10 provided with such a shield). Paints with specially chosen reflectance are also used on exposed parts of spacecraft. Optical Solar Reflectors (OSRs) are also applied. These are quartz mirror tiles which reflect solar rays and emit infrared radiation thus cooling the spacecraft. Such mirrors are extensively used on probes sent to inner regions of the Solar System, like the Magellan Venus orbiter and the Messenger Mercury orbiter. Each system should be accurately designed taking into account thermal conductivity of all parts as well as inner sources of heat (batteries, electric devices, RHUs etc.), equilibrium temperatures of all devices should be found in order to keep these temperatures inside the required ranges. Active thermal control methods include special systems that regulate heat exchange between different parts of the spacecraft. These are passages (or tubes) through which a heat carrier is pumped, sometimes active heaters are installed. Gaseous heat carriers are often used (in such case, the body of the spacecraft is pressurized, usually by pure nitrogen, and fans are installed to provide gas circulation inside the body). Such system was applied already on the very first satellite PS-1. On the Lunokhods radioisotope heater was used. Sometimes the heat carrier is liquid, often water, ethylene glycol or their solutions (as on the Apollo Ascent Stage). Tubes with heat carrier pass through systems providing their heating or cooling. Excessive heat may be ejected by radiators or by water sublimation. This is a very effective heat sink, but for this purpose a special water supply is needed. Most of spacesuits, but also some older spacecraft (like the Apollo LM) have been provided with such a system. Heaters may be used independently of coolant pumping systems: mostly these are electric heaters plugged into the onboard electric system and heating some assemblies, like propellant tanks, engines etc. They are switched on when needed and are cut off otherwise. Passive RHU heaters are frequently installed.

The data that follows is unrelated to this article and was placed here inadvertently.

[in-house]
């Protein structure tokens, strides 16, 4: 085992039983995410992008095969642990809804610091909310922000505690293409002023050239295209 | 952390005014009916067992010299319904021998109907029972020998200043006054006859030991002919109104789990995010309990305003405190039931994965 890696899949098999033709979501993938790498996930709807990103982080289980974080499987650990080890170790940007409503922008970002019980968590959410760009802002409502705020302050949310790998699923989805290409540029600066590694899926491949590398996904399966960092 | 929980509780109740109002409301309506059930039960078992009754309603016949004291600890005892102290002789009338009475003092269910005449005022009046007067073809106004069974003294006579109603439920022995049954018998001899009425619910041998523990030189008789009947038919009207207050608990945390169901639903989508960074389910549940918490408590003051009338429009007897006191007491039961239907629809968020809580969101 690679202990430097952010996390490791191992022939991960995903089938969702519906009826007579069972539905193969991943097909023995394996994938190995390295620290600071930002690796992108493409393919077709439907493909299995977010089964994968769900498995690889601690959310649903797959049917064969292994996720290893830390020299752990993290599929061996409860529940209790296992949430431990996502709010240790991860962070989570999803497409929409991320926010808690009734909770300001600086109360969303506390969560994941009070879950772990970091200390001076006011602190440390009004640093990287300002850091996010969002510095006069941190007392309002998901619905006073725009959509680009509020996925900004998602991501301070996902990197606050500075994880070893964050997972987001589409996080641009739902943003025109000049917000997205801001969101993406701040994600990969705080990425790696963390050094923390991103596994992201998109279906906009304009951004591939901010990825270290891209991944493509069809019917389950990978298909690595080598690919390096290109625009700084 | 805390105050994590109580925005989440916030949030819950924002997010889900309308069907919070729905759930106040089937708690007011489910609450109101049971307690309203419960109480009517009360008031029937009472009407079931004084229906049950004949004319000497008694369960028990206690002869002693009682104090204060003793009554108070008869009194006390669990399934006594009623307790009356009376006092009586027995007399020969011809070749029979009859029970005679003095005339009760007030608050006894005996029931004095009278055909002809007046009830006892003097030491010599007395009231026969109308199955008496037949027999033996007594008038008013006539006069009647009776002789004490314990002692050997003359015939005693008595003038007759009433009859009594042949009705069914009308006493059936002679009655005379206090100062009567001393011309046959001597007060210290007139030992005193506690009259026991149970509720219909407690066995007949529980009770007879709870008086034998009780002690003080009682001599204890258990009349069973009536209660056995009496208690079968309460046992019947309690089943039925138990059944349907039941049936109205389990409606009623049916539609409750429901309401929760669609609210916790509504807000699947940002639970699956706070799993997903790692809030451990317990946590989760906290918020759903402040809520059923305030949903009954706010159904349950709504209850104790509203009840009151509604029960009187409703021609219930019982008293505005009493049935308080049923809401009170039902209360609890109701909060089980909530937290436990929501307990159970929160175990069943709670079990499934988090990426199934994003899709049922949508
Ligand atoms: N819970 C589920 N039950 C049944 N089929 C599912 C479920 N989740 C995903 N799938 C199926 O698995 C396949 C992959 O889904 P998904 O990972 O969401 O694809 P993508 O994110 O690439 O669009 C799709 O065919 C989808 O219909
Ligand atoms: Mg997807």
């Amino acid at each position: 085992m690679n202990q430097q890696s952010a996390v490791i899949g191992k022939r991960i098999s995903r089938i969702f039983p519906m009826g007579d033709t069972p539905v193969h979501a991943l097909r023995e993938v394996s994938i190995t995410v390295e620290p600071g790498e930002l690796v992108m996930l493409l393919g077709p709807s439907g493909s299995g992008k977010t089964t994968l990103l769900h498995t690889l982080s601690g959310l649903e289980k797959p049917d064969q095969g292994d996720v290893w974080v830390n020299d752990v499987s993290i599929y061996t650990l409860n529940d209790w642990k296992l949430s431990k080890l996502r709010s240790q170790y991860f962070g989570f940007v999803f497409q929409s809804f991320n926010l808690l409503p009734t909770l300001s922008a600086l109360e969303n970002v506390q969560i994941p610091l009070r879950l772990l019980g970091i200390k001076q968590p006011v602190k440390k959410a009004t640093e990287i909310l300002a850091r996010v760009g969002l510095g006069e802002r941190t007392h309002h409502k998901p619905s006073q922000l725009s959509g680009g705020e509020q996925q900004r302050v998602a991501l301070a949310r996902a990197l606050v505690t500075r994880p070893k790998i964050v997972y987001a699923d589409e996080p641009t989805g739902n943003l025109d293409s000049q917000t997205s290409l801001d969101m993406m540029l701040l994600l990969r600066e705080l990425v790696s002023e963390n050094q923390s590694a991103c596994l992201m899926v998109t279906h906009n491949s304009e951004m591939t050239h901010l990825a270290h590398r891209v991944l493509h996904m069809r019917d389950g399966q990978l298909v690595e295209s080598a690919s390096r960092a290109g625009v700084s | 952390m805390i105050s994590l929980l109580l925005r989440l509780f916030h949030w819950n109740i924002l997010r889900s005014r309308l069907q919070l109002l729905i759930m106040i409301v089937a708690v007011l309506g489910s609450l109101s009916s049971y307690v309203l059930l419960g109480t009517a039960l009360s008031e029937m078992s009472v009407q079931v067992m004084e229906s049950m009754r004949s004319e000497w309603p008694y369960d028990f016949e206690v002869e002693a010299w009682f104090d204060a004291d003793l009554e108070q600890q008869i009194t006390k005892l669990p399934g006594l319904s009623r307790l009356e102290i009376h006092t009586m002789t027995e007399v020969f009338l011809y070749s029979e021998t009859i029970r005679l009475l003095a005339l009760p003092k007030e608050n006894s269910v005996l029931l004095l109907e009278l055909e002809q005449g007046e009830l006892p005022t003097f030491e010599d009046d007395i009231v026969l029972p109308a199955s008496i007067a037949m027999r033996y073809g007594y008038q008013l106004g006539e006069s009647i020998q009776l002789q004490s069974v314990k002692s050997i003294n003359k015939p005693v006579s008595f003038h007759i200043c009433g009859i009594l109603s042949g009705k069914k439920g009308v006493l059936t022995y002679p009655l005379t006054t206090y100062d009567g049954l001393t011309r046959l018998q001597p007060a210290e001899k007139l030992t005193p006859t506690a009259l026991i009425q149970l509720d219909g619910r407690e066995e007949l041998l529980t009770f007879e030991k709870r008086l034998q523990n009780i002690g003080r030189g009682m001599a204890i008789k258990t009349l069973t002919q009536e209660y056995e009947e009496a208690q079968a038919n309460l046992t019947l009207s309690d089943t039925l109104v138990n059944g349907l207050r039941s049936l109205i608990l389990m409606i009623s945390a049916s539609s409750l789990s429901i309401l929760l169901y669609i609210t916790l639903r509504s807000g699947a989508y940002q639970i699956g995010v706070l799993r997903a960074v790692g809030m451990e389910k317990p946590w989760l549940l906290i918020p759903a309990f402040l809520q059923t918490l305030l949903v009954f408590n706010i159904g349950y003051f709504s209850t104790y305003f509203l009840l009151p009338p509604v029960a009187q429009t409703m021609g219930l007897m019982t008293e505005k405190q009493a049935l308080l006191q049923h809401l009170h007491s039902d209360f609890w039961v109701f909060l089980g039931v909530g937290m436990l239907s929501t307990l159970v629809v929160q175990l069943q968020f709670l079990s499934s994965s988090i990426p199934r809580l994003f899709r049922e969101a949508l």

11 Attitude control system (ACS) Thrust is widely used on satellites and spacecraft to control their attitude. Mostly these are special attitude control engines. Actually, all methods to get thrust are used: hypergolic liquid propellant engines, electric propulsion, cold gas thrusters. For attitude control by each of 3 axes, a set of 4 thrusters is needed. One pair of the thrusters provide a positive torque and another pair, a negative torque. Thrusters in each pair are fired in the opposite directions with an identical thrust, providing zero net force but non-zero torque. However, these thrusters may be fired in the same direction to provide a small net acceleration in one direction (translation). Often larger and smaller engines (verniers) are installed to allow different levels of the thrust. Chemical engines, which provide larger power, are often fired in pulse regime, and their contribution is regulated by a number of pulses. Control thrusters together form the Reaction Control System (RCS) of the spacecraft. Besides the attitude control, the RCS may also ensure stabilization, stationkeeping, maneuvering and be a backup for operations that nominally need higher thrust, like a de-orbit maneuver and others. Engines for translations are often placed so that the vector of their thrust passes through the center of mass; thus the attitude is not altered by their firing. Otherwise they may be placed in pairs so that their combined thrust does not apply torque. Vice versa, torque- producing engines should be placed as far from the center of mass as possible for larger Reaction control system (RCS) Attitude control is crucial for most of spacecraft, since particular tasks of their missions (space maneuvers, orientation of instruments etc.) may be performed only with specific attitudes. Various attitude control methods are used, let us point out the basic ones.